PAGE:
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LFN’s Look at the Spring Defense

Last season, a disappointed LB Colton Caslow talked about the Lehigh defense after a top 26-21 loss to nationally-ranked Villanova.

Caslow, LB Pierce Ripanti and LB Evan Harvey had combined for 27 tackles against the Wildcats, but it wasn't enough to spring the upset.

"None of those plays I made would have been possible if I didn't have the fantastic teammates I have around me out there," he said after the game.  "Everyone's just been flying around, we're getting all eleven players to the ball, everyone has a lot higher energy out there, and we're in a lot better shape than we were last year."

Caslow's disappointment would be the last time he'd experience that emotion after a regular-season football game, as Lehigh then proceeded to win their next nine games and the Patriot League championship.  Caslow, and the defense, never averted their focus and improvement from that point forward.

This weekend at the Brown/White spring scrimmage, we will see what the 2017 Lehigh defense will look like, but the emphasis on being in great shape and getting all eleven players to the ball will almost certainly remain.

The biggest question mark on the defensive side, though, remains which athletes will step up to replace Caslow, Ripanti, Harvey, ROV Laquan Lambert and CB Brandon Leaks - and which existing players will step into the leadership positions that these seniors had as well.
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Curley, Schultz and Spanier May Serve Time in Jail in Penn State Scandal, But it Doesn’t Feel Like Enough

Finally, I hoped, some justice would prevail.

It had been 19 years since the then-President of Penn State, Graham Spanier, had emails hit his inbox that Gerald Sandusky was being investigated about an incident involving Sandusky and a child in the showers in Penn State's Lasch building.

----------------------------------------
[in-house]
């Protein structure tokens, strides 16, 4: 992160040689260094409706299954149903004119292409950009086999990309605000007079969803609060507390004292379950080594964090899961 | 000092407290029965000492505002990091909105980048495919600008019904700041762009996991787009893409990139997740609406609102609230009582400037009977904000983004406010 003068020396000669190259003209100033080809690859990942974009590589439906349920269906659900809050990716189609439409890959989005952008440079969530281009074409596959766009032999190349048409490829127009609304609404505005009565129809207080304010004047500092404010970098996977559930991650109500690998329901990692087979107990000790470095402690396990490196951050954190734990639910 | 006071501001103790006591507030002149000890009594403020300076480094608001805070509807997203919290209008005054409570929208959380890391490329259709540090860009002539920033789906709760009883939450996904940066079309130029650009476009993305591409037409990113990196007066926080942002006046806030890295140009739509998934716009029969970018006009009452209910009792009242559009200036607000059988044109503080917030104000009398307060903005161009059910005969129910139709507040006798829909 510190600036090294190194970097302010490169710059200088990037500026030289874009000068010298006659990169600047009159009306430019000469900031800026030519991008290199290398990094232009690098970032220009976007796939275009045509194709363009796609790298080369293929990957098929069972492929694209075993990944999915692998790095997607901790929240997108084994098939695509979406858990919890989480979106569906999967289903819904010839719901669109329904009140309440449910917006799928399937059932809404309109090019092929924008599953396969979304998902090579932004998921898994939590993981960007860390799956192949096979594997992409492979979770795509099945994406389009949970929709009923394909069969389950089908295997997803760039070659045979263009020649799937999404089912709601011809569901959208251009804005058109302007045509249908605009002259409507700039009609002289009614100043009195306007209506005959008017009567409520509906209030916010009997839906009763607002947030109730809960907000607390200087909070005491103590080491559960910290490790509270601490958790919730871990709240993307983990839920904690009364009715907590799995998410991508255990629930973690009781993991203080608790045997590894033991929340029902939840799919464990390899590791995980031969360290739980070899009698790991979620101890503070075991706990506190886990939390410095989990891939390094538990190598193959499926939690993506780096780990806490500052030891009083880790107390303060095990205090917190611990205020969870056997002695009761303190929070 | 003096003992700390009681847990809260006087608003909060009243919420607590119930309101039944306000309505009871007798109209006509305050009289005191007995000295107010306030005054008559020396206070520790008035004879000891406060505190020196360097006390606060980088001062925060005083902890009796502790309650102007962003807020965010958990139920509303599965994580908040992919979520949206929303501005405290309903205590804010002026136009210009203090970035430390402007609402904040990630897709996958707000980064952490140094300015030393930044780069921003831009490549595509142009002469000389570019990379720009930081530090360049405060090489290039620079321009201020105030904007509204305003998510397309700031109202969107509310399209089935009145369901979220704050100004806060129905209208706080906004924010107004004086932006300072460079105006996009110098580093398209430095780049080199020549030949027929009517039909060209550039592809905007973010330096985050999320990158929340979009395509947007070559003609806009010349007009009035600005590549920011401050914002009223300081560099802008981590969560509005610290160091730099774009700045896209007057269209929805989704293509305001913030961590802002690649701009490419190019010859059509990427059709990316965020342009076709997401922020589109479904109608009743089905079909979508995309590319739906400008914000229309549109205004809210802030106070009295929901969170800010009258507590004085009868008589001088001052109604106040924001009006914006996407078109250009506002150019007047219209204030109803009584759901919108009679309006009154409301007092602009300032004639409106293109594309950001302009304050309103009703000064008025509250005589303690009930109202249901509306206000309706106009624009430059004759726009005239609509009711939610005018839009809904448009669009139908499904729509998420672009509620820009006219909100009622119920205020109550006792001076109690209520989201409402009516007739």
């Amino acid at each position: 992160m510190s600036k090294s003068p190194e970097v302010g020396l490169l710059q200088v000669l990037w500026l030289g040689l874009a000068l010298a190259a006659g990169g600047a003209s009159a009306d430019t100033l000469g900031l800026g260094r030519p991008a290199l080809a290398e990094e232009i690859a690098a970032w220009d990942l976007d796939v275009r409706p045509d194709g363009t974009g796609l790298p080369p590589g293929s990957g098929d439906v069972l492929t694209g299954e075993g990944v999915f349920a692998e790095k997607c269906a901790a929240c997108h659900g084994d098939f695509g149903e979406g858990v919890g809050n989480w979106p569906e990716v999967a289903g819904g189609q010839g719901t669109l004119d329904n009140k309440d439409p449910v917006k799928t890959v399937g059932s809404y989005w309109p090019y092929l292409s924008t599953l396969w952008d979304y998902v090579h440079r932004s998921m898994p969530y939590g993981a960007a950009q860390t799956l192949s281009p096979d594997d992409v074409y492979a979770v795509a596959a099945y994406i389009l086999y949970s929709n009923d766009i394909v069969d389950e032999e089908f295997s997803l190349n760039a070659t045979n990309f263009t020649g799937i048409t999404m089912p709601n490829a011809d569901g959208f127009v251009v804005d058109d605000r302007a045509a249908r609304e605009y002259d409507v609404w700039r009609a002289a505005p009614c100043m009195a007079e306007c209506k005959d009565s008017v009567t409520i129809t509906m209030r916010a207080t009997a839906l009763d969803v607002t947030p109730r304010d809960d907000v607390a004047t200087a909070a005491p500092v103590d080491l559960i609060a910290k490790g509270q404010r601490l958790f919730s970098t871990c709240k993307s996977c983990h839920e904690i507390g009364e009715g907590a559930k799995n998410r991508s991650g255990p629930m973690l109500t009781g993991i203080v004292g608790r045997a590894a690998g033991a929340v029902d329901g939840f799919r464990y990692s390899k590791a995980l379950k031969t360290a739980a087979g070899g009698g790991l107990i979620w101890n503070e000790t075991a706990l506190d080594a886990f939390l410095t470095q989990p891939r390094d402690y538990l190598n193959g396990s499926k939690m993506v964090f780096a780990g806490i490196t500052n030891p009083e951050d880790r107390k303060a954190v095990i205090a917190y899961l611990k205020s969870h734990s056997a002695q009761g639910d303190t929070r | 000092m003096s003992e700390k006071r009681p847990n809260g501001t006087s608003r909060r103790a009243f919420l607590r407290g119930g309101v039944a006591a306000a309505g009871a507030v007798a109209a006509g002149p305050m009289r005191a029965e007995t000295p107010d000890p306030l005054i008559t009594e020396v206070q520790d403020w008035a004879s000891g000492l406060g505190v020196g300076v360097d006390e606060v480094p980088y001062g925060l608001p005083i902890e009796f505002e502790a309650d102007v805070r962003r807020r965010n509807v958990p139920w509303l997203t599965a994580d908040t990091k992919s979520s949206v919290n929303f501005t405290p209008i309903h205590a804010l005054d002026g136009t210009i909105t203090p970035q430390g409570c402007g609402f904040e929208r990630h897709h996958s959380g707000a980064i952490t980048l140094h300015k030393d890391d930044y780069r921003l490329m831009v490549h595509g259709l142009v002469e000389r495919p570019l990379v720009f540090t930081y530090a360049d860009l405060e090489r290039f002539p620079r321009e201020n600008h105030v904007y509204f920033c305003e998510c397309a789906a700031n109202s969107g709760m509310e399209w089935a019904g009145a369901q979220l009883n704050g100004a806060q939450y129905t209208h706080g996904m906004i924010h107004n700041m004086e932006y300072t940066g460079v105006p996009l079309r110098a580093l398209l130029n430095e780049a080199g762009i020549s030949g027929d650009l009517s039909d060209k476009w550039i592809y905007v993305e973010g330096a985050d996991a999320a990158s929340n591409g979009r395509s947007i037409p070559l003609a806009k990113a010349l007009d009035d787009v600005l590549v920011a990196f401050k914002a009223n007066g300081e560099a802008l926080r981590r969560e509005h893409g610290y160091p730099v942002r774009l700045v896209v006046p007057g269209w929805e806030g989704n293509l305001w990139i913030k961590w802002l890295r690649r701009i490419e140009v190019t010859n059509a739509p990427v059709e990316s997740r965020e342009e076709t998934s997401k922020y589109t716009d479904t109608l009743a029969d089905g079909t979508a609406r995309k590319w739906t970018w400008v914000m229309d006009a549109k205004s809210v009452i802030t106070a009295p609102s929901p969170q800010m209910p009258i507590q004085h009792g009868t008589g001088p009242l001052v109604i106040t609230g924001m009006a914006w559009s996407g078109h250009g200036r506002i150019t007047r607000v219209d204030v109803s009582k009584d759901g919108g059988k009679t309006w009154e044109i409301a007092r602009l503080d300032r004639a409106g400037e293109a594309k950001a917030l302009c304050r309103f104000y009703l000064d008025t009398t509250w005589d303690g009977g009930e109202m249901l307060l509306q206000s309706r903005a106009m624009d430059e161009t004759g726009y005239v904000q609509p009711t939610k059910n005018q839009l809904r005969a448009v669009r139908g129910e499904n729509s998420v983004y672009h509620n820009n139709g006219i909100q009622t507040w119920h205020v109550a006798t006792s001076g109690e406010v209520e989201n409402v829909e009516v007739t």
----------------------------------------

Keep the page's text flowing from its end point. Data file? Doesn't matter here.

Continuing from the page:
Recently, Spanier had opted for a public trial in an effort to prove his innocence, but a former Penn State athletic director, Tim Curley, and former Penn State legal counsel, Gary Schultz, had pleaded guilty for the lesser charge against them - endangering the welfare of children - to avoid that spectacle.

Spanier chose instead to fight his way in court that he was innocent - that the reams of information unearthed by Louis Freeh's report were wrong about his involvement with Sandusky's crimes.

Late on Friday afternoon, on a day of many other news events and distractions, the verdict was in: Spanier was found guilty of the same crimes for which Curley and Schultz pleaded guilt last week - endangering the welfare of children, the cold, sanitized description of the act of allowing Sandusky to go free without much consequence and continue to go throughout Centre County, and even all of Pennsylvania, to molest more children.

It's a verdict that seems to make nobody happy, and also appears to be a compromise that doesn't seem to fit the facts, whether you find Spanier guilty of a cover-up or innocently trying to do the right thing for Sandusky and the Penn State football program.

Curley, Schultz and Spanier may serve some time in jail.  But even if they do, it doesn't feel like enough.

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The Bonds That Tie The Lehigh Family Are Strong, May They Never Be Broken